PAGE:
9237098093?profile=originalBy David Amoruso

Authorities have Naser Kelmendi’s number. The United States government blacklisted him under the Kingpin Act in 2012 because, it claims, he heads a crime family responsible for trafficking drugs through Afghanistan to Turkey and into Europe. Still, moving throughout Eastern Europe, Kelmendi proved an elusive target as he expanded his Mafia empire in the Balkans.

Born on February 15, 1957, in Peja, Kosovo, Kelmendi, an ethnic Albanian, is alleged to be running one of the most powerful crime families in the Balkans, a region that stretches from the Serbian-Bulgarian border to the Black Sea and is known for its ancient smuggling routes. He began his career in Sarajevo in the early 1990s and would later use his sons Elvis, Liridon, and Besnik as loyal henchmen.

According to Bosnia's State Investigation and Protection Agency (SIPA) and Interpol records, he runs a large criminal network that is involved in extortion and loan sharking and lots of smuggling through the Balkans, trafficking heroin, weapons, and cigarettes from countries like Afghanistan and Turkey into Europe.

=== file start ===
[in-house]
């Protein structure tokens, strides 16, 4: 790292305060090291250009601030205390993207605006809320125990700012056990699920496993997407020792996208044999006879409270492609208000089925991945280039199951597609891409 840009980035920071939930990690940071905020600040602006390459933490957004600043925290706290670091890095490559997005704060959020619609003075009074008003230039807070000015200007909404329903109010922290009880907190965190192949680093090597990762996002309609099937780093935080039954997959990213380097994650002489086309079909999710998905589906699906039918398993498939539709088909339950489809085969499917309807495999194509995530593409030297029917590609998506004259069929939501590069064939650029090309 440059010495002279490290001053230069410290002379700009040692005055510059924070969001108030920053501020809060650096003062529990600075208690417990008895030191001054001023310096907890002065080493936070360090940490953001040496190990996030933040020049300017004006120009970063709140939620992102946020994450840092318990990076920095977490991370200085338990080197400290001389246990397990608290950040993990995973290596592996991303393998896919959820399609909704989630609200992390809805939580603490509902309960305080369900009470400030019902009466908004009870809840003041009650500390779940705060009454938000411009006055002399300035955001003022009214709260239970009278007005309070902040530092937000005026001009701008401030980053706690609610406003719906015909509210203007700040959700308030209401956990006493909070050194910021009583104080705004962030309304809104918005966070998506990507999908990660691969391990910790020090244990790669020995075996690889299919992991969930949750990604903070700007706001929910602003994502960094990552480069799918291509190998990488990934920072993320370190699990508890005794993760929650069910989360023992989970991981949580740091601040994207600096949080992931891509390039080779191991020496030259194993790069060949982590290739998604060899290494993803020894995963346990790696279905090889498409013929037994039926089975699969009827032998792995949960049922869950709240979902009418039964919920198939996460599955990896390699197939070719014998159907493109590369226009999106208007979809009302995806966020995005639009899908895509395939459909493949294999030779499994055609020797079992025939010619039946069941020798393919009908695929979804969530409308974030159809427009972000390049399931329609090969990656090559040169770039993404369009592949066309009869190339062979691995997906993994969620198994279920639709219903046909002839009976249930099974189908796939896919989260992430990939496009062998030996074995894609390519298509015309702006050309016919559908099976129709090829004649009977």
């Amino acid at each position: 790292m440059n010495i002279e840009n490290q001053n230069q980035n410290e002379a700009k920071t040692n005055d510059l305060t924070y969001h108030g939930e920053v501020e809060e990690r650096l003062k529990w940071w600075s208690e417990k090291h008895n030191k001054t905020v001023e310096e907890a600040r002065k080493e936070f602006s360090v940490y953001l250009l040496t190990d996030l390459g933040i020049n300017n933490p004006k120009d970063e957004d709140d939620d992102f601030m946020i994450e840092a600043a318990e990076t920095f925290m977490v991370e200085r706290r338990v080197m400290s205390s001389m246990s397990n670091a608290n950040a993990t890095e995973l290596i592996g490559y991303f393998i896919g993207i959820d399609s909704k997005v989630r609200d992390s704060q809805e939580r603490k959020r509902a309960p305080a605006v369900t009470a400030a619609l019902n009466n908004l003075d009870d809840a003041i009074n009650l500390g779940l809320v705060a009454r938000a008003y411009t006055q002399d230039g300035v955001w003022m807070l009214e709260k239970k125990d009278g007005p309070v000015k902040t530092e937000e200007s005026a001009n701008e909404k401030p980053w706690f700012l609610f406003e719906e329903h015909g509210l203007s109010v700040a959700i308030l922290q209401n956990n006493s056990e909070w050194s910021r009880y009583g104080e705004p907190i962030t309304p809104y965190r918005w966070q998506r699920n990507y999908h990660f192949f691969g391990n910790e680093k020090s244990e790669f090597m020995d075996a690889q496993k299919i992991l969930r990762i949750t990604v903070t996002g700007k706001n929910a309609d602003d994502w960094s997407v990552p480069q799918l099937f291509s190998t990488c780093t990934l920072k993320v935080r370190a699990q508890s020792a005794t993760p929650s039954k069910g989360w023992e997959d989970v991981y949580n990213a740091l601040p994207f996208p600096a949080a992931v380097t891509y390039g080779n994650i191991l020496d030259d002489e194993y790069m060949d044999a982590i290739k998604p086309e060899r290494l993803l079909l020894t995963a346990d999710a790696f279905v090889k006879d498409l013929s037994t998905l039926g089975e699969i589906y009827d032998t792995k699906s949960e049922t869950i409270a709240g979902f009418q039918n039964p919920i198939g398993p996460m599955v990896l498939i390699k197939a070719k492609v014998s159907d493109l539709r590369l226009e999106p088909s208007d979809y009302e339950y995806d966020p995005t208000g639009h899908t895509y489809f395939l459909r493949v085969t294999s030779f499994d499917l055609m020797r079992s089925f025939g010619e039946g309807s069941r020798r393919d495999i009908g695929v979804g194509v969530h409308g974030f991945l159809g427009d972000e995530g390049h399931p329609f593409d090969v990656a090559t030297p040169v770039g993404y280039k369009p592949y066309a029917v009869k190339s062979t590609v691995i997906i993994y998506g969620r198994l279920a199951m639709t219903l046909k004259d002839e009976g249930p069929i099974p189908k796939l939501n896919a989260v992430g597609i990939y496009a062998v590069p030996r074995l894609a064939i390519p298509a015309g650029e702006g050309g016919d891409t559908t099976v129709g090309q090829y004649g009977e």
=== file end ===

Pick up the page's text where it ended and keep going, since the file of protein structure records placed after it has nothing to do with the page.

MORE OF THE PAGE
His ill-gotten gains were invested in countless legitimate businesses. He owns hotels, a trucking business. You can buy a lot of property when you traffic narcotics across Europe. Authorities say that from at least 2000 through 2012, Kelmendi, as the head of his mob clan “managed and directed the purchase, preparation, transport, sale and distribution, of large amounts of heroin, ecstasy, speed, and other drugs, as well as drug precursors such as acetic anhydride acid, through a well-established organized criminal network.”